ISPs communicated that they will not slow down any website. However, even if it has not been said, they may create fast lanes instead of slowing down the existing ones. Which is actually twice the same thing. Since the total speed of many networks is limited, if they create fast lanes, theoretically all the rest goes down.

And which is the stance of the other parties?

From the perspective of a telecom operator, they invest considering amounts of money in creating a network and then companies as Netflix and Youtube use up 30% of the capacity of this network without paying anything. From their point of view, the situation is not balanced. They risk becoming nothing more than dumb pipes, a commodity through which value added services are delivered.

Taking the point of view of the consumer, the quality of the networks must be guaranteed, because it is their choice to decide to allocate their network connection to online content platforms and they pay for it. They expect that the speed and the quality address these needs. For them it is the job of the telecom provider to deliver what the customers need.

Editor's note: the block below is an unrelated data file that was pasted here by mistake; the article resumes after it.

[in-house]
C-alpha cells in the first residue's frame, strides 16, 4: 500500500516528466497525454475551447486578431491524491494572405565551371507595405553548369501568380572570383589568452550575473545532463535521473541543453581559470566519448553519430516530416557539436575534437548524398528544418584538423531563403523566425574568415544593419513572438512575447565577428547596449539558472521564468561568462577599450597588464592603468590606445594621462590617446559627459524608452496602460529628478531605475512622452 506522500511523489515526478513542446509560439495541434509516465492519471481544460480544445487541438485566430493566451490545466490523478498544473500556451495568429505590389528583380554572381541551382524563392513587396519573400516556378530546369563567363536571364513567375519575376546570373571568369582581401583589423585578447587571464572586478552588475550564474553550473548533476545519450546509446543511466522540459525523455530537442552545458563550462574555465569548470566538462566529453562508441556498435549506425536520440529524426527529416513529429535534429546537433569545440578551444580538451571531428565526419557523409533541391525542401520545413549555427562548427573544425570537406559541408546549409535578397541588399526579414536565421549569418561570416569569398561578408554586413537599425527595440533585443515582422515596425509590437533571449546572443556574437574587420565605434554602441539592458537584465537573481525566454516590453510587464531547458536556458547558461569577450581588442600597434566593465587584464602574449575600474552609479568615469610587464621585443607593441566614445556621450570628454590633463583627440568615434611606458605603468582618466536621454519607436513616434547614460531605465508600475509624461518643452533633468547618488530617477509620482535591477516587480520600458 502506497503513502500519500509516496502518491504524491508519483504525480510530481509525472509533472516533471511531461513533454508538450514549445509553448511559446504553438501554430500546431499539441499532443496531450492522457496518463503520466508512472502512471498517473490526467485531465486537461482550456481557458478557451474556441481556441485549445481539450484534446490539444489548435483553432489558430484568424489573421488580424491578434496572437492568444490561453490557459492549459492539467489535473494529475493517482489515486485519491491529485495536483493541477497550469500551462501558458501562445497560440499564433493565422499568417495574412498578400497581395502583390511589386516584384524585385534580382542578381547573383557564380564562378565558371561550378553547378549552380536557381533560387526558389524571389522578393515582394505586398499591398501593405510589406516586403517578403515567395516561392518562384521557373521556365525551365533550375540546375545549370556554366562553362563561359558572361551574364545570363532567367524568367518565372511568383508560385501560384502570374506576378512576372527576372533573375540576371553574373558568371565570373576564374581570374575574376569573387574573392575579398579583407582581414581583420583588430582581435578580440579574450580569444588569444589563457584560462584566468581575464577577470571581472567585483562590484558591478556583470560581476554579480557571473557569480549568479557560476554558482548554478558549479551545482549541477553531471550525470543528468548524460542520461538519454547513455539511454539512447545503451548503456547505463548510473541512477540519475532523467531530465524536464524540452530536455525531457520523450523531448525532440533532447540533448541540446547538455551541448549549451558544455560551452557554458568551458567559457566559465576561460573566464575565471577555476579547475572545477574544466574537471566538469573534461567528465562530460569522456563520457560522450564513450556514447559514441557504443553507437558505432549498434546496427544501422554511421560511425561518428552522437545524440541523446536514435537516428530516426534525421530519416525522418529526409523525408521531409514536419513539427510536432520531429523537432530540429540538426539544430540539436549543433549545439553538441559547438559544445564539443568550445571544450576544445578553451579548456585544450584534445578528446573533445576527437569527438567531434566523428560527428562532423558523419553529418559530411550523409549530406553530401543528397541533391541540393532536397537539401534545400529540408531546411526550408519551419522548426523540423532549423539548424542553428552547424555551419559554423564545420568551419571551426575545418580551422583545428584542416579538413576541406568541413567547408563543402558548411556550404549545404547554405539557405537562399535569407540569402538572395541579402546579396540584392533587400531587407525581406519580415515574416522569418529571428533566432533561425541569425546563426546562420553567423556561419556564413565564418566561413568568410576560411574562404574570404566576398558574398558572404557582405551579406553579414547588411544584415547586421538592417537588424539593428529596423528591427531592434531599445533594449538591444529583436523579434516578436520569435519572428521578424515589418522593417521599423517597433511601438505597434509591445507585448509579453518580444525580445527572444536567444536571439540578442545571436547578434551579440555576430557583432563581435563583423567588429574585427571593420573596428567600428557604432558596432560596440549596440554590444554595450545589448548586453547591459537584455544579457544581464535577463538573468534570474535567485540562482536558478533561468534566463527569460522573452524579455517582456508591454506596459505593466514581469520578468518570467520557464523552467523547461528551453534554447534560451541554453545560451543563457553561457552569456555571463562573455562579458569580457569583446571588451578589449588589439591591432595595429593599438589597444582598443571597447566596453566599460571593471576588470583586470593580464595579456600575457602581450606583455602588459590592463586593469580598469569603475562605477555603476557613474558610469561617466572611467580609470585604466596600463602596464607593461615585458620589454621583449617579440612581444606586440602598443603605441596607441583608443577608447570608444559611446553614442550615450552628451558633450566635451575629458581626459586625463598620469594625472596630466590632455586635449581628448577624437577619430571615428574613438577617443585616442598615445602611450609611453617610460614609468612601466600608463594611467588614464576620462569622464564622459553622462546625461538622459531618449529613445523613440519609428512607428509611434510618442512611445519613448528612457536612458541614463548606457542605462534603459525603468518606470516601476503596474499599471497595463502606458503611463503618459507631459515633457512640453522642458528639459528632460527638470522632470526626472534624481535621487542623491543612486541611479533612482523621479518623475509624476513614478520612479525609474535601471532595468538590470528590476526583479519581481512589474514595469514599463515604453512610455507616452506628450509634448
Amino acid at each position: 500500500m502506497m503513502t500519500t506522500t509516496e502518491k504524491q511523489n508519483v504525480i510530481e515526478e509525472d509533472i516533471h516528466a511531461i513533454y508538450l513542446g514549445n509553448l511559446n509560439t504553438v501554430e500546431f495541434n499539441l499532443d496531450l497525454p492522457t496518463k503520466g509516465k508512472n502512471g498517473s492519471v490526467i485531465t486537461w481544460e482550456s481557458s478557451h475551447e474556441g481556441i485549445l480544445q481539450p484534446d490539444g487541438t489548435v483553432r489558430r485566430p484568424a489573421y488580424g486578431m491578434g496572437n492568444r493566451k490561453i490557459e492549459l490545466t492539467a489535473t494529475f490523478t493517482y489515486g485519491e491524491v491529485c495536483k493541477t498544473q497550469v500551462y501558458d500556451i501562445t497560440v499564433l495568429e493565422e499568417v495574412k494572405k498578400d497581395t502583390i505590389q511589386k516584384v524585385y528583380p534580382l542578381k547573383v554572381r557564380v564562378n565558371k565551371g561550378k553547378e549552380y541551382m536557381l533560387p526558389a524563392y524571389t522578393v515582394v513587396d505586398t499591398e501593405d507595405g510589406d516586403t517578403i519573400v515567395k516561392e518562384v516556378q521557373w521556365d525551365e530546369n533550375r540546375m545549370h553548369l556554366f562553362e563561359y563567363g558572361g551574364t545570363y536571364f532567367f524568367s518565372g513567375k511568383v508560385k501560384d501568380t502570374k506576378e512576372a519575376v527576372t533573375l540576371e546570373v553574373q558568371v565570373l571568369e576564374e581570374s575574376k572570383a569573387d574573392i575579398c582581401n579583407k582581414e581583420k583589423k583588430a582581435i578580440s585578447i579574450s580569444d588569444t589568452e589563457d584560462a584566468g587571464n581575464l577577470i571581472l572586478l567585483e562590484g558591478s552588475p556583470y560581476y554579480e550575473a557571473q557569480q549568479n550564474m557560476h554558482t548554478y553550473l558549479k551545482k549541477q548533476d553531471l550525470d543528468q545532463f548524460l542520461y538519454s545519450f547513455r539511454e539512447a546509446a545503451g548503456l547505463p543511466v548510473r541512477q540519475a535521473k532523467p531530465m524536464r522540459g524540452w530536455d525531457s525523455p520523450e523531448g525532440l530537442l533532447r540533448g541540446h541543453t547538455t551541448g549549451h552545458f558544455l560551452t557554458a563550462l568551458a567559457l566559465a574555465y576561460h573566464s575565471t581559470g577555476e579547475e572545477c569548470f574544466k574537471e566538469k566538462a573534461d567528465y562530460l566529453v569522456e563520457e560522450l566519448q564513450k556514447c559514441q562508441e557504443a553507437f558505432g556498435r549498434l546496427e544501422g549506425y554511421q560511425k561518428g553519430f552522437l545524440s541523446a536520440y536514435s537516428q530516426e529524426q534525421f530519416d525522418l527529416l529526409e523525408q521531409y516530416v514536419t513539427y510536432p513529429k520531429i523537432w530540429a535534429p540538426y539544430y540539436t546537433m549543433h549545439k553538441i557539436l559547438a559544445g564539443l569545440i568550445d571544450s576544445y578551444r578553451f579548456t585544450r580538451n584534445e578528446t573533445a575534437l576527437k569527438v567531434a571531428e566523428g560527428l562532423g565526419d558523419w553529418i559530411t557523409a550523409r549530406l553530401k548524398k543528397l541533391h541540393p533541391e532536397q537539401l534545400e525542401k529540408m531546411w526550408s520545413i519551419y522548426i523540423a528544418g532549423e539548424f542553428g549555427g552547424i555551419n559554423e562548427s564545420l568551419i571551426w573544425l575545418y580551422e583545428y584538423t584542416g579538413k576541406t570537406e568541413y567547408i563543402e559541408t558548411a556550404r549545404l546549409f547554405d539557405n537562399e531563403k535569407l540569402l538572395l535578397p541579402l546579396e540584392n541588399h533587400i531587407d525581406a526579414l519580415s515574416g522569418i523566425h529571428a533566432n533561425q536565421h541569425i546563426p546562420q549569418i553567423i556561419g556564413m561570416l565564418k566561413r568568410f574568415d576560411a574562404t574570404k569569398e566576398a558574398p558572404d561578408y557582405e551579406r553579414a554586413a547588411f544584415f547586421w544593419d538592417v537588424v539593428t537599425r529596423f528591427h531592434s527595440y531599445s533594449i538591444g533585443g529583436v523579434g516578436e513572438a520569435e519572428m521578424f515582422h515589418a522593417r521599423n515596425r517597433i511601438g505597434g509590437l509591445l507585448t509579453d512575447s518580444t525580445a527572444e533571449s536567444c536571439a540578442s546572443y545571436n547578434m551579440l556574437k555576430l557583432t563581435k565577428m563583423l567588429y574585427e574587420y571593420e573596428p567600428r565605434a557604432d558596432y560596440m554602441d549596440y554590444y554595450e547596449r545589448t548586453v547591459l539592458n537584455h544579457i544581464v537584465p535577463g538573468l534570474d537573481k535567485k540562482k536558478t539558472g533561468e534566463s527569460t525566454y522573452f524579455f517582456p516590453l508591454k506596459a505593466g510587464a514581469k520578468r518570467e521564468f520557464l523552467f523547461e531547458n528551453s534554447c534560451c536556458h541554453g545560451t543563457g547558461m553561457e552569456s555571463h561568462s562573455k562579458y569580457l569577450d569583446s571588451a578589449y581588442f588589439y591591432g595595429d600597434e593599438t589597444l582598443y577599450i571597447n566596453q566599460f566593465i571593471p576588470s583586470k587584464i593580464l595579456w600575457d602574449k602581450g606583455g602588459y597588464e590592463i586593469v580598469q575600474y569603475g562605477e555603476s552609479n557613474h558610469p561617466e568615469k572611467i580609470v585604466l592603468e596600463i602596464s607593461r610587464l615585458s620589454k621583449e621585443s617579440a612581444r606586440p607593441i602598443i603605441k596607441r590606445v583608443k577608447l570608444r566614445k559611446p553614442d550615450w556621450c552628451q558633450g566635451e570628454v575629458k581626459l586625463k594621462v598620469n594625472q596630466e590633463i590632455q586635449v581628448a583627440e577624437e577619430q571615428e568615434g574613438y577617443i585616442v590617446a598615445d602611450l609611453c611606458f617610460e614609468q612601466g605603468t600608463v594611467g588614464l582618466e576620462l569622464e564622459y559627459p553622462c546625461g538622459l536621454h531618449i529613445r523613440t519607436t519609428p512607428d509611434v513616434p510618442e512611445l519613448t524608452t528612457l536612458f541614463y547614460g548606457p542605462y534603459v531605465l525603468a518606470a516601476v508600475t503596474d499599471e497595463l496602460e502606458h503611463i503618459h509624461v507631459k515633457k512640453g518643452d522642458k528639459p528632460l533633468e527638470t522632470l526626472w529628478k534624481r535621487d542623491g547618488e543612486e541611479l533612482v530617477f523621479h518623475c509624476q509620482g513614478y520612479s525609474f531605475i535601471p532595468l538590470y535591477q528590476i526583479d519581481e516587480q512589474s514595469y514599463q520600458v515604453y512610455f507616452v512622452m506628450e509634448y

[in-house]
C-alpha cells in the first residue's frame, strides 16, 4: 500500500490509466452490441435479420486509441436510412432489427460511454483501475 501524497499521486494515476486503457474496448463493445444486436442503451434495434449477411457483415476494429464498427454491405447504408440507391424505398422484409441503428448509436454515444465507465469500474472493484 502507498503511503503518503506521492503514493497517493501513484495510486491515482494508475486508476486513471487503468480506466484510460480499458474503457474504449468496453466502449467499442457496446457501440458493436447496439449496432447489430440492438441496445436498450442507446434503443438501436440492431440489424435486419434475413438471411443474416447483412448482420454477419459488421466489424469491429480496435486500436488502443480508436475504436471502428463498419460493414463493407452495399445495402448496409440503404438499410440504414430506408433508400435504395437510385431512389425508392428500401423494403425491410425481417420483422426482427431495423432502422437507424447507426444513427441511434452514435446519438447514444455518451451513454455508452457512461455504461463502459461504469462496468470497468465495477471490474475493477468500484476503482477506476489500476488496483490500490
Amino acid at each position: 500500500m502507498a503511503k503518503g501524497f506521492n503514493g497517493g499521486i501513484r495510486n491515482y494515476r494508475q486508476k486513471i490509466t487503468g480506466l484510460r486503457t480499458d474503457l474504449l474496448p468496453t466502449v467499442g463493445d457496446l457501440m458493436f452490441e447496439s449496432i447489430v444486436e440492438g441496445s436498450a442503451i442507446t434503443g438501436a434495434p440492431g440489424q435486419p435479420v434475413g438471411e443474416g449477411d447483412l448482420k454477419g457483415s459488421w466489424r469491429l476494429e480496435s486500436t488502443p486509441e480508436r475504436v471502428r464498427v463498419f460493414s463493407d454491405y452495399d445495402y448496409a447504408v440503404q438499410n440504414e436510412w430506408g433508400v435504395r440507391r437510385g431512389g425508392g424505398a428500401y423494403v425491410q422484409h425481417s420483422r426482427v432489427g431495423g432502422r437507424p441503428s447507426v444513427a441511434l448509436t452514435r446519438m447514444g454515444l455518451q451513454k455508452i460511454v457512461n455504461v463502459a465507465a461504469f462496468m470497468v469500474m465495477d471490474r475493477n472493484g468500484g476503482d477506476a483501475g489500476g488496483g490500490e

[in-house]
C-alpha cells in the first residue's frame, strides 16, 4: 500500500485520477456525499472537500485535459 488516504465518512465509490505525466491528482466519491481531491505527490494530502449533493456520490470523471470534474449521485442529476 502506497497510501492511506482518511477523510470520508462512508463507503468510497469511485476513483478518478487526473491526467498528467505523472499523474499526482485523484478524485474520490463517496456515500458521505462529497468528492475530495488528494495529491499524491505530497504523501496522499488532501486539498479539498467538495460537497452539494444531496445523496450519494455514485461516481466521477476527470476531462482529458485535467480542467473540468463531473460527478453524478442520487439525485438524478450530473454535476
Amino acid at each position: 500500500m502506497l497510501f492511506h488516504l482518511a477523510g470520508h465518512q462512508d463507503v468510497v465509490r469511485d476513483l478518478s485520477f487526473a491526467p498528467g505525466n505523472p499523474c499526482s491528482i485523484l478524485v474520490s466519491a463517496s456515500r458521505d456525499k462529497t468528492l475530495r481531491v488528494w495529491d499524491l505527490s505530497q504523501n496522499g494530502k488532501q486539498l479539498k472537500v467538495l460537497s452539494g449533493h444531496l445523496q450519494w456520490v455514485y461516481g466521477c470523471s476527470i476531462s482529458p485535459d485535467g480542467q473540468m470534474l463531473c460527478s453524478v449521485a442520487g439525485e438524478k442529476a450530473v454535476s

Telecom operators, especially in Europe, have faced structural pricing pressures and regulatory pressures for over a decade. In US, certainly regarding the latter, it is a better environment to operate in.

Therefore, they are always eager to find new things. Theoretically net neutrality could be of high importance, but typically, I do not think it is. The move to 3G, then to 4G and now to 5G with potential IoT revenues. There is always competition that tends to outdo the benefits.

Personally, I am in favour of the principles of net neutrality, but we do not know what will happen in an environment of no net neutrality. The odds of a driver of huge future performance of telecom operators are pretty slim. As long as the business model of these companies does not change, we do not see this happening.